In October 2010, in Byron Bay’s Studio 301, I sat and watched Geoffrey Gurrumul Yunupingu put the finishing touches to his second solo record, Rrakala. I remember sitting spellbound as he sang what would become the song ‘Ulminda’, which, as Gurrumul told me later, means ‘the deep part’. He tapped his forehead as he said that.
This was an important time for him and his longtime accompanist, label boss, producer and friend, Michael Hohnen. This was the making of an album which had a lot to live up to, following on as it was from 2008’s Gurrumul, which has sold over half a million copies worldwide. This was do-or-die time.
They needn’t have worried. It’s been around five years since Gurrumul – a member of the Yolngu people from Elcho Island, off the coast of Arnhem Land in the Northern Territory – rose to prominence with the release of his eponymous solo debut. When Rrakala followed up to equal acclaim in early 2011, it became obvious to all that this was someone special, something quite amazing.
“He is singing totally, totally what he believes in,” mused Hohnen at the time. “He’s not trying to be someone else, he hasn’t watched anyone else, so he doesn’t have to look a certain way. I think that’s why it’s so refreshing.”
It’s this refreshment that has seen Gurrumul’s star rise so quickly, and so deservedly. Aside from gold and platinum album sales, last year alone saw Gurrumul perform for the Queen at the Diamond Jubilee celebrations, Prince Charles, Barack Obama and Frederick and Mary of Denmark. Plus, his praises have been sung by everyone from Elton John and Sting to Black Eyed Peas’ Will.I.Am.
Despite all this, half a decade into a remarkable solo career, Gurrumul remains the same, almost oblivious to the ever-changing tos and fros of the industry he inhabits.
|Gurrumul with Michael Hohnen|
“The Yolngu people don’t change very much really,” says Hohnen, who acts as Gurrumul’s spokesman, when we catch up again. “He is more comfortable in his solo skin, but I think the wave of him being ‘famous’ in his own community has passed.”
Given that the ‘perils’ of mainstream society barely penetrate his people and home, Gurrumul never really put much stock in such things as winning AIR or ARIA awards, or appearing on the cover of Rolling Stone in 2011, mainly because the concept was so foreign to him. It seems not much has changed, but it does appear that he’s comfortable now with the incessant buzz around him. It’s more a part of life, while he goes about writing and performing these sublime songs.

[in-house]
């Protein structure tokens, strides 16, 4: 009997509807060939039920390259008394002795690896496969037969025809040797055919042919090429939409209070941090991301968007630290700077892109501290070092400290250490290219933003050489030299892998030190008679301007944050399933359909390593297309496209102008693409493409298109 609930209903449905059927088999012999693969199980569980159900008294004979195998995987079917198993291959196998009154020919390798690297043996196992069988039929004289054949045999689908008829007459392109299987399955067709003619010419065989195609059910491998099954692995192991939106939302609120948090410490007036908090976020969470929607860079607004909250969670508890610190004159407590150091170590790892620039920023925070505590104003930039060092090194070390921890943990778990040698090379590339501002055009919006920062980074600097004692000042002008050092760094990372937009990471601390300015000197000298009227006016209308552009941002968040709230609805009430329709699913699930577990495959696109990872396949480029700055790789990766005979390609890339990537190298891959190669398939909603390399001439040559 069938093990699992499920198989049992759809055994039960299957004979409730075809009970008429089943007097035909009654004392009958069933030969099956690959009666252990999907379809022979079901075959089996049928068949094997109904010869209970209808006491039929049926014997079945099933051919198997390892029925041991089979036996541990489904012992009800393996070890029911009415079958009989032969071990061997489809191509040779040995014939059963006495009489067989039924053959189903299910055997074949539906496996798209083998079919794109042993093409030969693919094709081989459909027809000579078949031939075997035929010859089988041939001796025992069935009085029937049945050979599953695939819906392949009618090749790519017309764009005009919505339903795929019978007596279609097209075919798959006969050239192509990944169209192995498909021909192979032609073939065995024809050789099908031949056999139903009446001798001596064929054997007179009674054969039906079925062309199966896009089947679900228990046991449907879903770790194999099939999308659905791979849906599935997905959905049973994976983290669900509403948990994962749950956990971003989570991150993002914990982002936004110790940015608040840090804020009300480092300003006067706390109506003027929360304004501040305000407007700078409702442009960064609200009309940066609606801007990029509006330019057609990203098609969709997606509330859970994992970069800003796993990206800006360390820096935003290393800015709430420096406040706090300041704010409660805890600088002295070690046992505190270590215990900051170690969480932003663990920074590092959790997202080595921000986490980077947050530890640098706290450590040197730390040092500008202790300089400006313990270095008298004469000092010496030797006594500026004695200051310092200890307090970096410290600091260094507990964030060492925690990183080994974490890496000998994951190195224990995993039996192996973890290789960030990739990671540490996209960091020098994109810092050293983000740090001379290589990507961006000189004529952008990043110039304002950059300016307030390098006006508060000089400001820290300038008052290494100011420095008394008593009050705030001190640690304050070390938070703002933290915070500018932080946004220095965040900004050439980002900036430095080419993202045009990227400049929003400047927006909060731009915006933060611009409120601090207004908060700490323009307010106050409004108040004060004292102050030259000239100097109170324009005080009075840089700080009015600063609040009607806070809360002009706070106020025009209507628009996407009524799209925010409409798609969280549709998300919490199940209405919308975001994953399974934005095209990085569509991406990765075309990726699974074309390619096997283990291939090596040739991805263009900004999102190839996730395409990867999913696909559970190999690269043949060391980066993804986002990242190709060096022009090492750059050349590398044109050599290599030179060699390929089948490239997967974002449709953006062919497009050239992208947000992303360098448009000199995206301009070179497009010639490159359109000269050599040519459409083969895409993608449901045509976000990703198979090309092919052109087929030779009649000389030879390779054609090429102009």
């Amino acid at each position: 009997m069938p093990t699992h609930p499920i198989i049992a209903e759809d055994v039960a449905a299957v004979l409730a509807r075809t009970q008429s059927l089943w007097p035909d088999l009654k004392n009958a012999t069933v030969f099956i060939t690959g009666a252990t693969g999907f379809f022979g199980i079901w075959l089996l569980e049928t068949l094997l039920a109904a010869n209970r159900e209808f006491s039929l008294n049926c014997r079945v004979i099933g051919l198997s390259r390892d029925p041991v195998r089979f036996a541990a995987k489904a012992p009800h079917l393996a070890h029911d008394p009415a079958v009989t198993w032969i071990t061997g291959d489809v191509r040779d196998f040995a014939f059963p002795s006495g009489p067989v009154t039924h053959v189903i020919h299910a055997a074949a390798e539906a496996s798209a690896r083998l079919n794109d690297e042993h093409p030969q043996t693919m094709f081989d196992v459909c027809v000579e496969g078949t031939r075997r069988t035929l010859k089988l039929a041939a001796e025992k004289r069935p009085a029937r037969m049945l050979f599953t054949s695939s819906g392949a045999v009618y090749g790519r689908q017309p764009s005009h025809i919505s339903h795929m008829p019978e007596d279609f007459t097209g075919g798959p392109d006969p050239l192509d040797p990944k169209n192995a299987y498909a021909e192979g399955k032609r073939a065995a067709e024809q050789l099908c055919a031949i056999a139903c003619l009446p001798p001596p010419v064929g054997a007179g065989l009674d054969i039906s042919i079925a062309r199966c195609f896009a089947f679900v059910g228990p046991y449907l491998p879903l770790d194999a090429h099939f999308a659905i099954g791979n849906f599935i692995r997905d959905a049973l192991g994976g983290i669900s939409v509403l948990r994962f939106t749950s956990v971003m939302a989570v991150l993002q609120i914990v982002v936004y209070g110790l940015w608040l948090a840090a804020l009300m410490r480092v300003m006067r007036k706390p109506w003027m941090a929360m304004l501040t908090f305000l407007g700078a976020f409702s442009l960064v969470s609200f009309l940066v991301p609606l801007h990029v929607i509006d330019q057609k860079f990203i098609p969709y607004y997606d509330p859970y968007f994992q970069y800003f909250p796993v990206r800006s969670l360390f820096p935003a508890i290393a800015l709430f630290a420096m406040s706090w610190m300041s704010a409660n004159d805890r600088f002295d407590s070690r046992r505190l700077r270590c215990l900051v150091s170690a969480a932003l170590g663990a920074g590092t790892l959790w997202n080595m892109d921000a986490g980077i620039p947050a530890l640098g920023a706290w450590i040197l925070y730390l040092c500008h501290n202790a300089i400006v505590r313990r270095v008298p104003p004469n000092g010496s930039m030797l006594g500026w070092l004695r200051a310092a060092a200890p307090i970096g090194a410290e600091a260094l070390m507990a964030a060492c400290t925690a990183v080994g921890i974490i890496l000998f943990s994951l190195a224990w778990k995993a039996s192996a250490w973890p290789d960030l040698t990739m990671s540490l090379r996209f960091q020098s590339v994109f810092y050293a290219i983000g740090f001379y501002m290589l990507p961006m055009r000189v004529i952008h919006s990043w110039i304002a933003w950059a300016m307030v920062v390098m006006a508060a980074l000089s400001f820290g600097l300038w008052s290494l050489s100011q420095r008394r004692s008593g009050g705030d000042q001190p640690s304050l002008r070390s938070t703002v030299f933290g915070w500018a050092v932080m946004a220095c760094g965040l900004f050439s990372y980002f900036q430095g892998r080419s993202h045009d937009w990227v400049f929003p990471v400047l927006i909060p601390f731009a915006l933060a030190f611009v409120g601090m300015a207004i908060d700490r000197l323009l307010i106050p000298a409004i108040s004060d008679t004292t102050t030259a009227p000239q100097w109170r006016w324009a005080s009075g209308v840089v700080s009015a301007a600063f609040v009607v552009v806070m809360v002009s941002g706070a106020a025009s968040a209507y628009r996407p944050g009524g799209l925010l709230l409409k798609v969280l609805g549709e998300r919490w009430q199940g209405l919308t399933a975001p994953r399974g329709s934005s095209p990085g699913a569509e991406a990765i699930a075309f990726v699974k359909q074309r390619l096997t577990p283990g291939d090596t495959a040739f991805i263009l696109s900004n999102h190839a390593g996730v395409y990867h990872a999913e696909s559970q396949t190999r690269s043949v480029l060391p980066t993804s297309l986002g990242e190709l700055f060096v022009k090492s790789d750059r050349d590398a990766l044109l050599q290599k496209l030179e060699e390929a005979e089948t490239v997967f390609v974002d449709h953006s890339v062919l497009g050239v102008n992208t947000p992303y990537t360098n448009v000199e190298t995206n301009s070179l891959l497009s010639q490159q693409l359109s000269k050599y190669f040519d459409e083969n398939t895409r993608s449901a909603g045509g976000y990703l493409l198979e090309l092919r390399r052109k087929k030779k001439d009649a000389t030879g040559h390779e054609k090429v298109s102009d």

“He’s just being himself, because that’s all he can be,” Hohnen says simply. This also rings true in a physical sense – despite having been born blind, this affliction isn’t something that Gurrumul addresses, despite the fact there’s a song on his debut entitled ‘Gurrumul History (I Was Born Blind)’. “[He] never reflects on that aspect of himself,” concurs Hohnen. “His family, however, comment on how they see he has extra ‘powers’ because of this. His uncle, who co-wrote the song, sees it as a way of bridging the gap between Yolngu and other people.”
That gap has been considerably narrowed, and so to where Gurrumul will head next. Where his two records thus far have followed a simple formula – Gurrumul’s voice over minimal guitar, double bass and piano accompaniment, a melding of traditional western folk with indigenous story telling – his next, which is already in production, will look to branch out somewhat, particularly sonically.
“We don’t want to do the same things again,” notes Hohnen. “We did some [recording] in Sydney in March last year, and finished a lot of the singing in June.”
He goes on to say that they’re experimenting with new ways of harmonising on these tracks, using the singer’s own distinctive voice to create new harmonic layers.
“We’re [also] looking at how we can [step up] instrumentally… looking at what sort of setting we can put it in,” Hohnen goes on. “We’re looking at a classical setting, looking at what’s possible [there] to present it so people can get into it.”
“If I think too much about what people are going to think, we’ll just get stuck. So I think if we do something that is beautiful and powerful…” Hohnen trails off at the end of that sentence, but no more really needs to be said.
It’s almost like Gurrumul exists outside of the music industry. He’s not really aware of it, it’s not something he’s been taught to revere or despise, and yet he’s a part of it, which is perhaps one reason why he’s so successful. Yes, there’s that voice, so fragile yet so powerful, but the fact he operates under no constraints, just pure music, is perhaps why he’s able to do what he does. He’s totally free.
In the coming month, Gurrumul will be airing snippets of his new material, particularly at the Blue Mountains Festival, something they’re more than looking forward to. “He’s feeling really balanced with his health,” says Hohnen, alluding to various health issues Gurrumul has suffered over the past year or so. “He’s busting to get out and do things.”
by SAMUEL J FELL
Gurrumul will perform at the Port Fairy Folk Festival (8-11 March) and the Blue Mountains Music Festival (15-17 March).